Good health

Are fermented foods really any good for your health?

Jul 07, 2020
It could be time to break out your old recipes for sauerkraut, apple cider vinegar and other fermented foods.

Experts agree that fermented foods are a healthy choice. The importance of a healthy gut microbiome has resulted in an explosion of ‘health food’ options on supermarket shelves; however, are all fermented foods good for you? There is good evidence that fermented foods can help in some ways, but you need to be careful when choosing which foods, you eat.

What are fermented foods?

Fermented foods are defined as foods or beverages produced through controlled microbial growth, and the conversion of food components through enzymatic action. Fermentation usually takes place in an oxygen free environment. The beneficial bacteria eat part of the ingredients. Examples of common fermented foods and drinks include kombucha, kimchi, sauerkraut, apple cider vinegar and yoghurt.

Why are fermented foods good for the gut?

Fermented foods can be beneficial for four main reasons:

  • Because fermented foods feed bacteria they usually use prebiotic ingredients. For example kimchi is made by fermenting high fibre vegetables.
  • The bacteria used to ferment foods are usually probiotic. Traditional fermented foods keep these bacteria alive as part of the process. The live bacteria enter the gut when you eat the foods.
  • When the ingredients are fermented postbiotics are produced. Apple cider vinegar for example has essential short chain fatty acids.
  • Fermentation preserves food. Fermenting directly after picking allows gives the ingredients the highest level of micronutrients.

But is there any proof?

A common criticism of fermented foods is that the bacteria used are not specifically known probiotic strains. This is true but not necessarily important. A diverse microbiome is known to have significant medical benefits outside of any specific bacterial content. In addition, several studies have been performed on fermented foods for medicinal benefits. These studies show an improvement to outcomes for Type 2 diabetes, obesity, and heart disease. Fermented foods are also reported to alleviate symptoms of IBS and help ease the negative impact of antibiotics. On balance, the benefits of adding naturally fermented foods to your diet are scientifically backed.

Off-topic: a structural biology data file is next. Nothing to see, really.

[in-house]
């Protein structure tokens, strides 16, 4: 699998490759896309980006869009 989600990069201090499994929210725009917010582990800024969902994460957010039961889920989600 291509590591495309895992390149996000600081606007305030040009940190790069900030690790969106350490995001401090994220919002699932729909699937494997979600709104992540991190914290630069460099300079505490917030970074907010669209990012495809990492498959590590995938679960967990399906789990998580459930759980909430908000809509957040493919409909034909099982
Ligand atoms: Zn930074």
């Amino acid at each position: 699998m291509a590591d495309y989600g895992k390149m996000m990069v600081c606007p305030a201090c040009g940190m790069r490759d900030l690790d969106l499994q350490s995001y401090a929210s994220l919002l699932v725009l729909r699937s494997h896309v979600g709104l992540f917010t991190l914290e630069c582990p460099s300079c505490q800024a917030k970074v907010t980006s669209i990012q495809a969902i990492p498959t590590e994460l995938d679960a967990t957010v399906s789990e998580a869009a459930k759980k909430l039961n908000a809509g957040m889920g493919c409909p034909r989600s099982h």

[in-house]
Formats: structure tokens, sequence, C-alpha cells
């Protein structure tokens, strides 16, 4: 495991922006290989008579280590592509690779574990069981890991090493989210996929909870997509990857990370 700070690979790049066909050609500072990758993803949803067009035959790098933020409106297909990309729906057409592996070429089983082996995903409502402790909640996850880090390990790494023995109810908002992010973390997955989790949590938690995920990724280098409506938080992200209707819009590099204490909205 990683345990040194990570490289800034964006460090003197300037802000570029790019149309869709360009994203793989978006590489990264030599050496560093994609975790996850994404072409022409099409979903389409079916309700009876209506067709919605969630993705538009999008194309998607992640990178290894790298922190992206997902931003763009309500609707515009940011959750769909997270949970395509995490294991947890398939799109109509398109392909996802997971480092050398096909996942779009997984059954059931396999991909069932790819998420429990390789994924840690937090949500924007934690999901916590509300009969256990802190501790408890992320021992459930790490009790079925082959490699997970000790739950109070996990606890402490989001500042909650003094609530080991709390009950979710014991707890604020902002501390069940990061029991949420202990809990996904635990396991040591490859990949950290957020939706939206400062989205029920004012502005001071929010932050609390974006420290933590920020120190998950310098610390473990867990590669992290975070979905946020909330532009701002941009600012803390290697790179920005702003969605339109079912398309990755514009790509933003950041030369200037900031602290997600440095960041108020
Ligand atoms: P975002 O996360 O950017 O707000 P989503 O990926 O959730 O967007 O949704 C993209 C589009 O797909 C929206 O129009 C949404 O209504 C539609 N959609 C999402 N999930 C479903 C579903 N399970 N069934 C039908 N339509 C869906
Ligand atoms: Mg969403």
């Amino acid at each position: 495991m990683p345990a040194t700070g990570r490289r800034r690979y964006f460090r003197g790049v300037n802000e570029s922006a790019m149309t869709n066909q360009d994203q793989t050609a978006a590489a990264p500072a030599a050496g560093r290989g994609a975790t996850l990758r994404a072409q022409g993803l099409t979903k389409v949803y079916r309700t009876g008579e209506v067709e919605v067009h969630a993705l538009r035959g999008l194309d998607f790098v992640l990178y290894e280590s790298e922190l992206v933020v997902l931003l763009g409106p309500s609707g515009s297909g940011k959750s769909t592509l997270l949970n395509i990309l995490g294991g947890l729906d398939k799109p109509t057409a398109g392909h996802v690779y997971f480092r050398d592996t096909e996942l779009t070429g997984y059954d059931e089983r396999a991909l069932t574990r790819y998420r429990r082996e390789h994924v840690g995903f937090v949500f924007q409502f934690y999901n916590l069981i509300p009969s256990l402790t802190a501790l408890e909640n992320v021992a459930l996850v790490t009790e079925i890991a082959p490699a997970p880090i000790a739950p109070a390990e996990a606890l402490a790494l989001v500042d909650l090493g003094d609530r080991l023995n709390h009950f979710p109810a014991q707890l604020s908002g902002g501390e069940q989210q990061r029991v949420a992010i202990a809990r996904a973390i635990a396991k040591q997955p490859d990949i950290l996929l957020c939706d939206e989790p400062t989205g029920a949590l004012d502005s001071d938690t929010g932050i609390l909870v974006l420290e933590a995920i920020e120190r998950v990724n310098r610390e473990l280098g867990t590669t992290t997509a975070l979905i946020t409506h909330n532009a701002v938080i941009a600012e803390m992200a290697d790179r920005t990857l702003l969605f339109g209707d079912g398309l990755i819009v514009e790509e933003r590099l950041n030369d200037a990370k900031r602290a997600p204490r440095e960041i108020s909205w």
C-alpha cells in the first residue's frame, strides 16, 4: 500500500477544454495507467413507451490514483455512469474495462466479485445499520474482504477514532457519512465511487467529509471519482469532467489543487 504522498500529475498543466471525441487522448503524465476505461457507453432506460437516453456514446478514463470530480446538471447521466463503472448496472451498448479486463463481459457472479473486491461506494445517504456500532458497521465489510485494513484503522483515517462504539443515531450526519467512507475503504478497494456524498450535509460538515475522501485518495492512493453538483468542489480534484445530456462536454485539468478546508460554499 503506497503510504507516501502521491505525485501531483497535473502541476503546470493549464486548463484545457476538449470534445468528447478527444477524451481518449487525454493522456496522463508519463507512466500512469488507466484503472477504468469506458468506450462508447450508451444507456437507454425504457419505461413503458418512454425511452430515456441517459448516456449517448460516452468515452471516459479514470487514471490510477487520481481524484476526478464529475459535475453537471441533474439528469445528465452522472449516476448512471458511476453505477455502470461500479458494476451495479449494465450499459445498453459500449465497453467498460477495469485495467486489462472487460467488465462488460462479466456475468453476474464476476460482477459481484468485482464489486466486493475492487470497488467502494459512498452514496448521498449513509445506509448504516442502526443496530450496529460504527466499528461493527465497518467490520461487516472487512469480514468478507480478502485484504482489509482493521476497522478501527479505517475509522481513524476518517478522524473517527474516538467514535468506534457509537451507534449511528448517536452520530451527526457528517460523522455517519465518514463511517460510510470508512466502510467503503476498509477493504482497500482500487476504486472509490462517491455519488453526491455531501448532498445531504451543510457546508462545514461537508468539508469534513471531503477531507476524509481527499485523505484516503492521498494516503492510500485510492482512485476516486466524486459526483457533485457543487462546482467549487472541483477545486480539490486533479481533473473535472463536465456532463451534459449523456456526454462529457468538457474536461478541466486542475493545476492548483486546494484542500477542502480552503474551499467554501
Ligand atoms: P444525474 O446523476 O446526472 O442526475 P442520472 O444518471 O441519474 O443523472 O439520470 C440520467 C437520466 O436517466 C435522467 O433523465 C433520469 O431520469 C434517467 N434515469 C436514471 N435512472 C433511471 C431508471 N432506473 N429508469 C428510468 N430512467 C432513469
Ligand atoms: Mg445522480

Fermented foods are not all created equal.

It is undeniable that naturally fermented foods are a healthy choice. They have little sugar when made properly and are a useful source of micronutrients. However, many commercial products trick consumers by hiding unhealthy choices behind a fermented food claim. They do this several ways:

  • Fermented drinks that use filtering techniques or pasteurisation kills the active probiotic bacteria.
  • Commercially pickled foods that use chemical pickling techniques. These foods not only have no beneficial bacteria but are often high in salt and sugar.
  • Fermented drinks with added sugar, such as kombucha. Commercial operators add sugars and flavours to give the products a more ‘traditional’ soft drink taste. Naturally fermented kombucha should taste sour, not sweet.
  • Very few commercially available yoghurts have live bacteria strains, and most of them have either sugar and/or artificial flavours added to appeal to a modern palette.

In summary

Fermented foods can be good for you if selected properly but it is important to remember:

  1. Properly prepared fermented foods have a positive effect to the microbiome and your overall health.
  2. Many commercial products are ‘pseudo’ fermented foods that are not prepared properly.
  3. Be aware that even fermented foods that are high in fat, sugar and salt can be unhealthy.
  4. Making your own fermented foods is a fantastic way to get this healthy choice.

IMPORTANT LEGAL INFO This article is of a general nature and FYI only, because it doesn’t take into account your personal health requirements or existing medical conditions. That means it’s not personalised health advice and shouldn’t be relied upon as if it is. Before making a health-related decision, you should work out if the info is appropriate for your situation and get professional medical advice.
This article first appeared on NutriKane and has been reproduced with the author's permission. We write about products and services we think you might like and may receive payment if you click on the links in this article or go on to make a purchase. 

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